By Cullen Bunn, Gabriel Hernandez & Jordie Bellaire
With Magneto #5, the reader is treated to the early beginnings of a brand new arc. Cullen Bunn gets the wheels turning with a new threat for Magneto, the best anti-hero in comics. Yes, that term might be stretched in this example, but I don’t believe that Magneto as a straight villain applies anymore. In fact, the standard villain is not nearly as common in modern comics. Characters playing in the gray between good and evil is the new black. In the first arc of this issue, we followed Magneto as he ventured far and wide on his new cause, Magneto the mutant vigilante. His motivations are still the same, protecting mutants from human threats fueled by hate. His results, however, are different. Instead of blind rage on epic proportions, we’ve been presented with a more nuanced, stealthier Magneto.
While Magneto is still violent and brutal, the reader cannot help but develop a bond with him. We’re rooting for a bad guy, but a bad guy that sticks to his convictions. Magneto is fighting for his beliefs. In this issue, we catch Magneto in a lull. He’s not actively taking out any threats to mutant-kind, but instead seems to be in the planning phase of his next attack. Enter a new character, Briar Raleigh. Is she friend or foe? She seems to be more friend than foe, and Magneto quickly takes to her. She shares info with Magneto that piques his interest, and in toe sets up some interesting conflicts moving forward.
This, however, brings forth some problems with this issue, outside of the fact that nothing really happened. It’s fine when comic books take an issue to catch their breath before the plunge. This issue, though, left me questioning Magneto’s motivations. Bunn has written this character to be untrusting, keeping his plans close to the chest. He’s one man on a mission. Here, Magneto let’s a stranger in. This is a stranger he knows nothing about. Why, now, would he do this? This does not fit with the character at all. In fact, this new representation of Magneto is so jarring it derails the issue.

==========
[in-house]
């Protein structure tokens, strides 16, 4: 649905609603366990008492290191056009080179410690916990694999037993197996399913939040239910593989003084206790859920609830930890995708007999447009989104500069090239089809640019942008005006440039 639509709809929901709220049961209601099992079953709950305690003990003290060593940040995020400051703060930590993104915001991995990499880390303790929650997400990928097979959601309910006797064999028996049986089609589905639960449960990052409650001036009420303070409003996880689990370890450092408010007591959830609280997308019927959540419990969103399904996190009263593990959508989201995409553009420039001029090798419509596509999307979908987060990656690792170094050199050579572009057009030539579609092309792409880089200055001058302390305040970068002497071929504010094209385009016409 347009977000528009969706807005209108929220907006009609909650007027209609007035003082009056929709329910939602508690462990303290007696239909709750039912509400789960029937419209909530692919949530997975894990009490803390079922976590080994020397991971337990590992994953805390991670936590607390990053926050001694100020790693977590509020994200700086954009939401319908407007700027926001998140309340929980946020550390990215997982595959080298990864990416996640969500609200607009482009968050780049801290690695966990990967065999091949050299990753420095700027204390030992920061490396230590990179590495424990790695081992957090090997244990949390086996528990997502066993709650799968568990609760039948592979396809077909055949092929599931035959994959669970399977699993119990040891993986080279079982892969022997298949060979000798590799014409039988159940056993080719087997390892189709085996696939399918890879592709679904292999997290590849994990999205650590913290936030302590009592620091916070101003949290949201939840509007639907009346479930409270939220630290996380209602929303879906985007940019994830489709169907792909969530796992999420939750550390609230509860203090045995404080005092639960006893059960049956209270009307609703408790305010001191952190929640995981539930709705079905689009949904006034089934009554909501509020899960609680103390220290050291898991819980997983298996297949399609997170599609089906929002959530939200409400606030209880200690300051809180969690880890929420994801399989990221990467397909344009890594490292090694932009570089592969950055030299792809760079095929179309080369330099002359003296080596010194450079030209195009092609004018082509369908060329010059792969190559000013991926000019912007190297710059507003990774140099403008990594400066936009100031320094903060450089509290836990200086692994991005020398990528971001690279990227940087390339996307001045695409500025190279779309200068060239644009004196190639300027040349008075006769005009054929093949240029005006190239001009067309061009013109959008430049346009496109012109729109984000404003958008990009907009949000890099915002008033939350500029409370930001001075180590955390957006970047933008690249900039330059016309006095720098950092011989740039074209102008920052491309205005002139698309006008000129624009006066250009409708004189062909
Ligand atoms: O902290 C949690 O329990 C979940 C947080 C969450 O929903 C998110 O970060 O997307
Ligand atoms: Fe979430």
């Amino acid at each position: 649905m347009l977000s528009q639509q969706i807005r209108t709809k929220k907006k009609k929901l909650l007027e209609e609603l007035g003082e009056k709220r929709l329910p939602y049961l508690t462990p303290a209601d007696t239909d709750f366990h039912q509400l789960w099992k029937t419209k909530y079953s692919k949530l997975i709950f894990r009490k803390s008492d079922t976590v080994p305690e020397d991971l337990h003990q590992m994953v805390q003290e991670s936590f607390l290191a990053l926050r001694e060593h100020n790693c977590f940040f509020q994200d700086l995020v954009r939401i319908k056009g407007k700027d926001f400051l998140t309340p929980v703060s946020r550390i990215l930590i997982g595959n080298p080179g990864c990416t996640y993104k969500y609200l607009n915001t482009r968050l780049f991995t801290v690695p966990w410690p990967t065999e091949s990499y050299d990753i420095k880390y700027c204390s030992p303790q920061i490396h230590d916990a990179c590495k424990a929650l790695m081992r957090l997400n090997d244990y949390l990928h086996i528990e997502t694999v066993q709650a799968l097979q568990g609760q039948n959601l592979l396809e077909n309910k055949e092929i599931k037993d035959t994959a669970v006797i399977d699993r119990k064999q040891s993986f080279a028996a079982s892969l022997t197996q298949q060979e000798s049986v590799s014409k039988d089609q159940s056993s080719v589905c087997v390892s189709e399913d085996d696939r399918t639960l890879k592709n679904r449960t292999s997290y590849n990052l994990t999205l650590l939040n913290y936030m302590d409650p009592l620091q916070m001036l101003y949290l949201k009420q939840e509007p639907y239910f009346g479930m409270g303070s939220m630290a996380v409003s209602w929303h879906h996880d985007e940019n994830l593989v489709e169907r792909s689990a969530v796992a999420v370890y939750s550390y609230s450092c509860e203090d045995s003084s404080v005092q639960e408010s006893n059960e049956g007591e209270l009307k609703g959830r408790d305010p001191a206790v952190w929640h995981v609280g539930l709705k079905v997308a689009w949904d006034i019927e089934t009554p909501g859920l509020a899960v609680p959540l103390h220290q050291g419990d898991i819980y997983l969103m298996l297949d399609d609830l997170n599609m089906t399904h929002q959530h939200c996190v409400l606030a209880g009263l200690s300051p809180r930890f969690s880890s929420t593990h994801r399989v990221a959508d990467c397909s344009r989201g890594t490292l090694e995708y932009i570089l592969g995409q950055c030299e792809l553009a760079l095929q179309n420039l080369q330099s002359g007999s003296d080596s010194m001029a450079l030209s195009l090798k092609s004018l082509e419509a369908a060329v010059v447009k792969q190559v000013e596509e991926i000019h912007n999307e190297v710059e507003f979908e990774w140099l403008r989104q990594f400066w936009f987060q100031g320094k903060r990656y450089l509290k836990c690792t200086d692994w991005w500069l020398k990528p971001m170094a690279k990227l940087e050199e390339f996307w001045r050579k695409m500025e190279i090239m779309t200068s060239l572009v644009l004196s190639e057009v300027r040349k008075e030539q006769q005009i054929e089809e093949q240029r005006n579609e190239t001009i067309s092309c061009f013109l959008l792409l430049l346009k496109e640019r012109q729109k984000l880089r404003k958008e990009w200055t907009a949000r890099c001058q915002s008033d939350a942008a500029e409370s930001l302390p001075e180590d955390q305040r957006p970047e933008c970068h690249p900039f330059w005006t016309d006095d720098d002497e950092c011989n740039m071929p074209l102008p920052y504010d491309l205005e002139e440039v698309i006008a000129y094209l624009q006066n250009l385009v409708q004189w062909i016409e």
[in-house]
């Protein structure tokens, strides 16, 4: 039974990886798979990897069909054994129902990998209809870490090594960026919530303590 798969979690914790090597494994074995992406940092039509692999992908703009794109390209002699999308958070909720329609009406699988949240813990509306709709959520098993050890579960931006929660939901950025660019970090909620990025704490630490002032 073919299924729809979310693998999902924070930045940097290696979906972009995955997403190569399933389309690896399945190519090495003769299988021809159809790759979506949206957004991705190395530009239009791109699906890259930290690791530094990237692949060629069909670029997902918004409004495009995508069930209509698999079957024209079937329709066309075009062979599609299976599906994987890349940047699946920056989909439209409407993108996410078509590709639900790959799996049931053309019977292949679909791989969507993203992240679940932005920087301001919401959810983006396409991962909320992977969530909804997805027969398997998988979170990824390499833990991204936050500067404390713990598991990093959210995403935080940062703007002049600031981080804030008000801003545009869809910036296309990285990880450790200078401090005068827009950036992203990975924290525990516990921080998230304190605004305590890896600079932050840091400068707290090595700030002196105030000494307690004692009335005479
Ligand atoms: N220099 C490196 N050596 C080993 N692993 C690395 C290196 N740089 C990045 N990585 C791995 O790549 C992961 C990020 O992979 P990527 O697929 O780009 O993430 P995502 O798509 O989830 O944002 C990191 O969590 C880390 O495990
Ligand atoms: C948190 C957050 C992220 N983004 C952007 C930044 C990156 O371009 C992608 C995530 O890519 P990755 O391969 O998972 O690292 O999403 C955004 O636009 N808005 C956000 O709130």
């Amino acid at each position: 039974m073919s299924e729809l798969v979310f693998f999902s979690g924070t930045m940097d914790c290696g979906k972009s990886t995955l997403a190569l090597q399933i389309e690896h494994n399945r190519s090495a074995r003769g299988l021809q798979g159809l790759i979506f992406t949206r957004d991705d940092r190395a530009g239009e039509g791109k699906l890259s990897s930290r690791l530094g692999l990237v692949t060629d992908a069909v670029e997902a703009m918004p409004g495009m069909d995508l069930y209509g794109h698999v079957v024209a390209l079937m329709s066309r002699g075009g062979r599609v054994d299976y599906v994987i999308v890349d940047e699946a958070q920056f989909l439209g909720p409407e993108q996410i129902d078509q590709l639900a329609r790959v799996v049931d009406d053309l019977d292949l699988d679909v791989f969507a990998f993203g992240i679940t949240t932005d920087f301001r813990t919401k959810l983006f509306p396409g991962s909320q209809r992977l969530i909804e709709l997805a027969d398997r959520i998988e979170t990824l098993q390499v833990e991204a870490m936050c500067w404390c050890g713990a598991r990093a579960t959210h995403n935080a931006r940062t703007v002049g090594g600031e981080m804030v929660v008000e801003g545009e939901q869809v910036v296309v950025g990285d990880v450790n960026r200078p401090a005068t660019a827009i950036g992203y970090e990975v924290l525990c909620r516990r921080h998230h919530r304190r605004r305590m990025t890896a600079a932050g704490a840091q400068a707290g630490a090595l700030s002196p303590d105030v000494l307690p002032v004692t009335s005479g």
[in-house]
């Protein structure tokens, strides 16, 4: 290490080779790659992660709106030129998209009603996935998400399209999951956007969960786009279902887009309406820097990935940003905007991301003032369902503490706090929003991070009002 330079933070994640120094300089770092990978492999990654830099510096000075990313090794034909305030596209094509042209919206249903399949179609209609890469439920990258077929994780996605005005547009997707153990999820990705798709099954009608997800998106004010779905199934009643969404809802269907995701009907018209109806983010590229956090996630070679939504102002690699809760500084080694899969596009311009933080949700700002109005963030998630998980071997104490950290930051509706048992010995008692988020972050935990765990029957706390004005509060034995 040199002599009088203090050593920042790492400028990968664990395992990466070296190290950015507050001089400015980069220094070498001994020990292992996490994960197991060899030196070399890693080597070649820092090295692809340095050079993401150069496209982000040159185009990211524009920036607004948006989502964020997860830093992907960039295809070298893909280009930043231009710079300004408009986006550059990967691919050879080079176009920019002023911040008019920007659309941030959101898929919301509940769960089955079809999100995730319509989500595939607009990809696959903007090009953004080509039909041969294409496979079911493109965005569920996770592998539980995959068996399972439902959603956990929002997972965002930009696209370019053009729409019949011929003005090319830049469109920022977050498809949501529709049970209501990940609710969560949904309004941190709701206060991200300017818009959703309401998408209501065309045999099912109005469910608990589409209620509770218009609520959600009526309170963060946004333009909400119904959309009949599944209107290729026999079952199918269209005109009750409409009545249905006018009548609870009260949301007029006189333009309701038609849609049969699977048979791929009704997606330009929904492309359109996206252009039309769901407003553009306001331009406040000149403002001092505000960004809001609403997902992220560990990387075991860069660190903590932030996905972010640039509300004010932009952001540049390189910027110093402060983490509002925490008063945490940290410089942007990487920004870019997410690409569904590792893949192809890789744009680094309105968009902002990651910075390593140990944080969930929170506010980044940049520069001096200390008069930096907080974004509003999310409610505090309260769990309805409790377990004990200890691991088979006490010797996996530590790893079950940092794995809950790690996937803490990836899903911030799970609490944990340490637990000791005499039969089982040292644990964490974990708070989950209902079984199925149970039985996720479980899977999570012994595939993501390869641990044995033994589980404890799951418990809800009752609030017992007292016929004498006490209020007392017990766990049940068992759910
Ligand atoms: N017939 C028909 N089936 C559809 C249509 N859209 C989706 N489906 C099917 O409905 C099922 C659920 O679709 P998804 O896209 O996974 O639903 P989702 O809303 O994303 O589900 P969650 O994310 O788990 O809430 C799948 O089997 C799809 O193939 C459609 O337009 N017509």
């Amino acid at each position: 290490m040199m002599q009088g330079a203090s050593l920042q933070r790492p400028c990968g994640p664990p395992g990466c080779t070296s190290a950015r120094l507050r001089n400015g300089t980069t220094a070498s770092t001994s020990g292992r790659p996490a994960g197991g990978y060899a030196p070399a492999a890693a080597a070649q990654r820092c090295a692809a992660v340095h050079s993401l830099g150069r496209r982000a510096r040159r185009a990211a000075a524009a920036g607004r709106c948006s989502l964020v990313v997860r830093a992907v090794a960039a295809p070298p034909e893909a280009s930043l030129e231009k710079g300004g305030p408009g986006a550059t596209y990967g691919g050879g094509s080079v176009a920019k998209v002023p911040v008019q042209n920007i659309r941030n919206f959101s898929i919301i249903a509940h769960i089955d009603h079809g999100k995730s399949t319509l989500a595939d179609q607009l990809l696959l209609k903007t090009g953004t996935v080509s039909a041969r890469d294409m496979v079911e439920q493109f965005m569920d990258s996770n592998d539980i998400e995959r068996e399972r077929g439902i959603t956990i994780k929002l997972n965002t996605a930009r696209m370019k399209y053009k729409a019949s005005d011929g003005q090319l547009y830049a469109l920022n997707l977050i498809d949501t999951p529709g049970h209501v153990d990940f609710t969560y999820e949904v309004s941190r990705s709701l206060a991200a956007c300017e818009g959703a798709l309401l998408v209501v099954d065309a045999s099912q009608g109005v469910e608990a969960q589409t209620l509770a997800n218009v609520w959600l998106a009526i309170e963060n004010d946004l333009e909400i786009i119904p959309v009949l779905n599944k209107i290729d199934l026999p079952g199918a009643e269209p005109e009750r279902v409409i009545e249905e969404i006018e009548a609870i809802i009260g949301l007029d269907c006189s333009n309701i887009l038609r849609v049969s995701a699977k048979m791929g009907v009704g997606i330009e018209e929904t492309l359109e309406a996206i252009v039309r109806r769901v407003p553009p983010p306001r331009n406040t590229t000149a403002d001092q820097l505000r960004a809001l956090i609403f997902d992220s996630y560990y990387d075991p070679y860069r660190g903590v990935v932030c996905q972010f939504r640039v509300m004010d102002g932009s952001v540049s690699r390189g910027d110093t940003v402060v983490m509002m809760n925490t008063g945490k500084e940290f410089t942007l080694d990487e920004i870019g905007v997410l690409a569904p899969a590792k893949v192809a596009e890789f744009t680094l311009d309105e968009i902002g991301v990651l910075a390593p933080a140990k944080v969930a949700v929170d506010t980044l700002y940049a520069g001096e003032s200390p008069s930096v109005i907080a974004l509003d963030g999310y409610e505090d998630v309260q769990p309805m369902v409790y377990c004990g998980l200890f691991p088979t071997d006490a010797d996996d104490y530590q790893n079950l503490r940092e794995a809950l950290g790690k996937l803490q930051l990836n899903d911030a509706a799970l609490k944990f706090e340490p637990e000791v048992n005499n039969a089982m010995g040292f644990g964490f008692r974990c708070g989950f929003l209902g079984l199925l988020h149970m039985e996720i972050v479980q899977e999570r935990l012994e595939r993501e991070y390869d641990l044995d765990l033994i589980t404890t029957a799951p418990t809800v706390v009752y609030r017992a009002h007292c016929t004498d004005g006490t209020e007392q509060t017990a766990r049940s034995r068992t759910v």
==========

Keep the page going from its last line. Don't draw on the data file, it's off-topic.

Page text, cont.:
Luckily, the art keeps things on track. Gabriel Hernandez’s art is nothing short of gorgeous. Not only are action scenes compelling, but so are those images of Magneto strolling through a grocery store. His lines are rough, but the kinetic energy pops off the page. This, combined with Jordie Bellaire’s colors, brings these pages to life. In one spread, we see a flashback to a more violent and cruel Magneto, and the art team makes you feel like you’re right in the middle of the mayhem. Bellaire changes moods, with a nuanced subtlety that shows she is a true talent.
The last page of this book offers an interesting twist, although it’s one that was highly predictable. It does leave the reader questioning what’s next. Bunn spins a compelling yarn with this page, upping our anticipation for the next issue. Although this issue had its weaknesses, the next arc looks like it should be as strong as the first arc for this series.